Sump, Classworks Science?s project manager, is a former elementary science teacher. She ensured that meeting the needs of students in the classroom was always at the forefront of the development. ?As a teacher, I would have loved a product such as Classworks Science,? Sump said. ?The instruction, the scored activities and quizzes will help teachers and students alike, which is key, especially when the demands for accountability are so great.?
The new Classworks Science product will also use the Lexile Framework to provide a common, developmental scale to match students? reading abilities with the reading levels of the science instruction. By using the Lexile scale, time spent on the computer will be more effective because students will understand more of what they read.
There is a definite concern regarding U.S. students? standing in the world when it comes to science. Eighty-two percent of our nation?s 12th graders performed below the proficient level on the 2000 National Assessment of Educational Progress science test. By presenting science to elementary school students in an engaging and informative manner, Classworks Science can help turn that trend around.
Studies have shown that U.S. students don?t start out at the bottom, but the longer students stay in the current system, the worse they do. According to the 1995 Third International Mathematics and Science Study, U.S. fourth graders ranked second. By 12th grade, they fell to 16th, behind nearly every industrialized rival and ahead of only Cyprus and South Africa. In 2005, the Program for International Student Assessment ranked U.S. students 24th out of 29 countries in science.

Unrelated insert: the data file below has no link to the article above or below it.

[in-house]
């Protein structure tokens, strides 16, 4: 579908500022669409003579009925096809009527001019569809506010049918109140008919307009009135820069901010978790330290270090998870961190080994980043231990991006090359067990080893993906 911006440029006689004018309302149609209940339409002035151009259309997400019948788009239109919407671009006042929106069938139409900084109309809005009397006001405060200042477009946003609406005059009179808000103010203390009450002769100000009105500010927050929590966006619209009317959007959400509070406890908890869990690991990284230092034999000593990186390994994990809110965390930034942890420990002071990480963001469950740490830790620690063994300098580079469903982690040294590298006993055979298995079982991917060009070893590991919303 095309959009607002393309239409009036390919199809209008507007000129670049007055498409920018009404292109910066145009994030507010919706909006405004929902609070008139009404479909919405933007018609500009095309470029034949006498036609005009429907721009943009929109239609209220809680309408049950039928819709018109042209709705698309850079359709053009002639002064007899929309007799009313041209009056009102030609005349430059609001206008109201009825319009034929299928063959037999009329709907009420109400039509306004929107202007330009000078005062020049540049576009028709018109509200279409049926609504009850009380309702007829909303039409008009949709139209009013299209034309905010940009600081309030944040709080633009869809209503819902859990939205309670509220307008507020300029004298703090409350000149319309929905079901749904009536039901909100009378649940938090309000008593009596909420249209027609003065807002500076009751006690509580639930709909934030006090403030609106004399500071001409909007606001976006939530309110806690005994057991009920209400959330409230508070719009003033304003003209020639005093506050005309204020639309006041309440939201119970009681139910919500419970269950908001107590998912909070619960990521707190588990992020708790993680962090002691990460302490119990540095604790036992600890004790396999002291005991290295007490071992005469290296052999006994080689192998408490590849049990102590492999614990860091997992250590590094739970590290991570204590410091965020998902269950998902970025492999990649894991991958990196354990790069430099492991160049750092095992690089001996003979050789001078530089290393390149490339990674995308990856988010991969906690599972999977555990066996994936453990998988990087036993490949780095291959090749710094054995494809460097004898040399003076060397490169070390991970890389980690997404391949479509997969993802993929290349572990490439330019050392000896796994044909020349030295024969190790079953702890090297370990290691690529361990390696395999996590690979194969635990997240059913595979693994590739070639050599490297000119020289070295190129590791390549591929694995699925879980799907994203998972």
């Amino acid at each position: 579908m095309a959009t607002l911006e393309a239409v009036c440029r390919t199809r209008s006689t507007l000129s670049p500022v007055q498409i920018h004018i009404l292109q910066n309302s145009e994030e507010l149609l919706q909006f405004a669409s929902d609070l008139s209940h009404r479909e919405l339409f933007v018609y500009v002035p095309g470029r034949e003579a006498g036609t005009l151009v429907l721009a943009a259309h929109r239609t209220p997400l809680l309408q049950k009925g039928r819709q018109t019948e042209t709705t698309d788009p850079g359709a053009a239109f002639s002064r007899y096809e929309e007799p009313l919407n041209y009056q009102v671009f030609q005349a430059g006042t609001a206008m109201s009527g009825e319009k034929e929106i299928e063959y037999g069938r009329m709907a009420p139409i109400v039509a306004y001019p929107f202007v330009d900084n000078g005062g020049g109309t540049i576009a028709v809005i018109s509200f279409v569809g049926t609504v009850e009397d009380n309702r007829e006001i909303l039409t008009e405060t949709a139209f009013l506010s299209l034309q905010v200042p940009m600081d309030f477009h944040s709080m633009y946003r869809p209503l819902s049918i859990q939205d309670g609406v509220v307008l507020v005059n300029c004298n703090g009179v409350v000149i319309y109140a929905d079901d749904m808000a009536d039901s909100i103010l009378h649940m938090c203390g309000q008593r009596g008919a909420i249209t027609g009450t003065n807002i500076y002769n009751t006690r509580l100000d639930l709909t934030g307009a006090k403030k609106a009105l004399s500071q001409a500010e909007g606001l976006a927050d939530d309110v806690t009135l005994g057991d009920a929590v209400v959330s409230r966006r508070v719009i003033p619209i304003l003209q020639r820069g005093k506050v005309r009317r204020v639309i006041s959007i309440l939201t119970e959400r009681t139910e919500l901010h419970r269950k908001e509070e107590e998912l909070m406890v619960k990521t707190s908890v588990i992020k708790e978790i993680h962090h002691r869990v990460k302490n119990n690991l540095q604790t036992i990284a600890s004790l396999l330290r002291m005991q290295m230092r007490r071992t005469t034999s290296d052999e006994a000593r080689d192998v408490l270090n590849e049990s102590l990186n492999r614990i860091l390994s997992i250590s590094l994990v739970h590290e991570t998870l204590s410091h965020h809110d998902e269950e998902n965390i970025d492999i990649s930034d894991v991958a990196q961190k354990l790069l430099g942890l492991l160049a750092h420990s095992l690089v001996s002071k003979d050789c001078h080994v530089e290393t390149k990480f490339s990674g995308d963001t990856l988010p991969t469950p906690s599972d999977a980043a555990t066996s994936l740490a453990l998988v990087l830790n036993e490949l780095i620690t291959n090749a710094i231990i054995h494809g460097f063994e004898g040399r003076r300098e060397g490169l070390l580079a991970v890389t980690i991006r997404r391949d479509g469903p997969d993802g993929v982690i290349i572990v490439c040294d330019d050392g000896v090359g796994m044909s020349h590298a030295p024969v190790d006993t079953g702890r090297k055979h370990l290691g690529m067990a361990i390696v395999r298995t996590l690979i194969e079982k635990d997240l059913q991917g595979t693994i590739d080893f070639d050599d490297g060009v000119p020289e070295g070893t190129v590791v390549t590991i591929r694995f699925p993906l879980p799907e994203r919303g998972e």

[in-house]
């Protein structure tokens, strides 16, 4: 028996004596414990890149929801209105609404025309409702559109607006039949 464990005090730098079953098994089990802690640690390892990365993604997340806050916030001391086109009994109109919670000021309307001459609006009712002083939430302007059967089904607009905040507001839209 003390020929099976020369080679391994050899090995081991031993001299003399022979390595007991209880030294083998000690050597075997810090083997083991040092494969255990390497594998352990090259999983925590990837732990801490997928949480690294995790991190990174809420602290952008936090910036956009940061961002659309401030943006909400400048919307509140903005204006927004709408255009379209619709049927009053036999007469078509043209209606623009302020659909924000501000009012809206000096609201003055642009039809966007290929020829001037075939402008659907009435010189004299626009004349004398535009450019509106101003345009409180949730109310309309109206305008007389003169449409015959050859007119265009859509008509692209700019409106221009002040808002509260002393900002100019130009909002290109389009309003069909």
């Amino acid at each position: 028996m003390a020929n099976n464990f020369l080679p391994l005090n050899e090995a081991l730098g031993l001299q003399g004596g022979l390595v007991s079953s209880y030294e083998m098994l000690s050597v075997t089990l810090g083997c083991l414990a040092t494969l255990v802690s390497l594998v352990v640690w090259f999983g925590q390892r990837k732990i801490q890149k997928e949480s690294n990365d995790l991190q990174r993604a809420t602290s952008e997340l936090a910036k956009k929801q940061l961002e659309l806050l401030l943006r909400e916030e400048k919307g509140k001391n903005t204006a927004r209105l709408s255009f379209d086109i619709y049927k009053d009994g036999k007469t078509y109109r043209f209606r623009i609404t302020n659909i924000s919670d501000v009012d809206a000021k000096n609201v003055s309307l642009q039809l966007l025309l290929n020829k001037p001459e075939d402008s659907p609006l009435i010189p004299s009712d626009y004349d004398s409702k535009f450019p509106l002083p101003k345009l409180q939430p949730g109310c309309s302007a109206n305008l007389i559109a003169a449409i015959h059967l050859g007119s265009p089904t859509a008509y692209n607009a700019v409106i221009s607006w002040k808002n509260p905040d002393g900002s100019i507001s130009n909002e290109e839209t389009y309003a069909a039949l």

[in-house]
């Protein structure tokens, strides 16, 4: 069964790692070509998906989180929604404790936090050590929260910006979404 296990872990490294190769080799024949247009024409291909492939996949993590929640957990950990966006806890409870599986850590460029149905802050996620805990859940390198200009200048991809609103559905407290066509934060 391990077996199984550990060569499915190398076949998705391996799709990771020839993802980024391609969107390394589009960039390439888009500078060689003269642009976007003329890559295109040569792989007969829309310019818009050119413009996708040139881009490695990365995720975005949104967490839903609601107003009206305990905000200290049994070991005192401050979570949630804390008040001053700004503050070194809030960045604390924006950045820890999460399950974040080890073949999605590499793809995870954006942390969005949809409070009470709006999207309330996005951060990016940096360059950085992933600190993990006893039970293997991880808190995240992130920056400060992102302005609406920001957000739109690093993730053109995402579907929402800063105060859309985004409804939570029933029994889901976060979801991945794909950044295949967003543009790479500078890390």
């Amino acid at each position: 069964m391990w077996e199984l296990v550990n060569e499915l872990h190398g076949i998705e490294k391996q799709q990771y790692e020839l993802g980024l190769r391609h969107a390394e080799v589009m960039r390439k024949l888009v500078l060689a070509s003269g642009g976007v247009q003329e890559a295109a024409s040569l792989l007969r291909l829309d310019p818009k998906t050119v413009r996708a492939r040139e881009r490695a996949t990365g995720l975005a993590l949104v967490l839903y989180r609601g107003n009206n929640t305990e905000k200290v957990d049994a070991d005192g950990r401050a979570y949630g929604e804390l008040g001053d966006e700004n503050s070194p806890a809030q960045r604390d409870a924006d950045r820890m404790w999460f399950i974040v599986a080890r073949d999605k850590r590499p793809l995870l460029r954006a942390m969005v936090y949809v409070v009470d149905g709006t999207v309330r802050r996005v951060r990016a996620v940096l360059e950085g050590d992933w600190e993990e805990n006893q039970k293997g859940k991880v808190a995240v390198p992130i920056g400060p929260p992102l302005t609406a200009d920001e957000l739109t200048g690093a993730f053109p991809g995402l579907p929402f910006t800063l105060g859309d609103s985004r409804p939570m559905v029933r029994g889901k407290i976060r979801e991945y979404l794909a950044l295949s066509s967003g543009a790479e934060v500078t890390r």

By targeting third- through fifth-grade students, Classworks Science can help establish a base of science knowledge that students will be able to build upon as they progress through middle school and beyond.
Classworks (www.classworks.com), a leader in computer-based student instruction in K-12 for English/Language Arts, Reading and Mathematics, is designed for on-grade level and remediation instruction in individual, small group and whole class settings. Classworks was recently recognized by the U.S. Department of Education as one of only a handful of computer-assisted instruction programs to demonstrate that it improves student achievement, and has earned several software industry honors.
About Curriculum Advantage
Curriculum Advantage, Inc. (www.curriculumadvantage.com) is based in Duluth, Ga. Curriculum Advantage?s flagship product is Classworks, a network-based system of K-12 reading and mathematics curriculum and learning tools that currently comprise over 5,000 hours of curriculum. Its activities are correlated to national and state learning standards and state tests, and include prescriptive and summative assessment, remediation and reporting tools. Classworks Language Learner Series, another part of the program, addresses English as a Second Language learning with content that focuses on auditory, visual and tactile/kinesthetic components.